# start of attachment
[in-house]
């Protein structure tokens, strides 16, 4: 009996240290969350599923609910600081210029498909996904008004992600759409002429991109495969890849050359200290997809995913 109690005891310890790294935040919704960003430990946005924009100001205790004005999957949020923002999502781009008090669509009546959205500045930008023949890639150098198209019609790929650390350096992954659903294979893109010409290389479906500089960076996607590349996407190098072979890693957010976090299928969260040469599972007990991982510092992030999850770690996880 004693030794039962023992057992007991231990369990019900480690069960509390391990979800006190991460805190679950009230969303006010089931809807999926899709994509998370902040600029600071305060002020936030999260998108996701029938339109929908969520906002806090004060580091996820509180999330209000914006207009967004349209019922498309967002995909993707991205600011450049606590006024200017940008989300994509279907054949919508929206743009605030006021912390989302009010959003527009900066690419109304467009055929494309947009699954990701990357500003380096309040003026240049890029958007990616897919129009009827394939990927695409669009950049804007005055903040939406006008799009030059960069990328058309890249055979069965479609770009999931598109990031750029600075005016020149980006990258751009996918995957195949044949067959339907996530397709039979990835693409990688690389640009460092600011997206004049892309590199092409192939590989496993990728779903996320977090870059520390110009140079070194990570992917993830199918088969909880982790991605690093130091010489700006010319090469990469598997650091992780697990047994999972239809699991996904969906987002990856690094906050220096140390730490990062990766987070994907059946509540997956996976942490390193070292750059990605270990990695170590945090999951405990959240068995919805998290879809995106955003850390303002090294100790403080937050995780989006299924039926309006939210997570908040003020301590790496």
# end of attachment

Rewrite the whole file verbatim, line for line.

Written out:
[in-house]
């Protein structure tokens, strides 16, 4: 009996240290969350599923609910600081210029498909996904008004992600759409002429991109495969890849050359200290997809995913 109690005891310890790294935040919704960003430990946005924009100001205790004005999957949020923002999502781009008090669509009546959205500045930008023949890639150098198209019609790929650390350096992954659903294979893109010409290389479906500089960076996607590349996407190098072979890693957010976090299928969260040469599972007990991982510092992030999850770690996880 004693030794039962023992057992007991231990369990019900480690069960509390391990979800006190991460805190679950009230969303006010089931809807999926899709994509998370902040600029600071305060002020936030999260998108996701029938339109929908969520906002806090004060580091996820509180999330209000914006207009967004349209019922498309967002995909993707991205600011450049606590006024200017940008989300994509279907054949919508929206743009605030006021912390989302009010959003527009900066690419109304467009055929494309947009699954990701990357500003380096309040003026240049890029958007990616897919129009009827394939990927695409669009950049804007005055903040939406006008799009030059960069990328058309890249055979069965479609770009999931598109990031750029600075005016020149980006990258751009996918995957195949044949067959339907996530397709039979990835693409990688690389640009460092600011997206004049892309590199092409192939590989496993990728779903996320977090870059520390110009140079070194990570992917993830199918088969909880982790991605690093130091010489700006010319090469990469598997650091992780697990047994999972239809699991996904969906987002990856690094906050220096140390730490990062990766987070994907059946509540997956996976942490390193070292750059990605270990990695170590945090999951405990959240068995919805998290879809995106955003850390303002090294100790403080937050995780989006299924039926309006939210997570908040003020301590790496």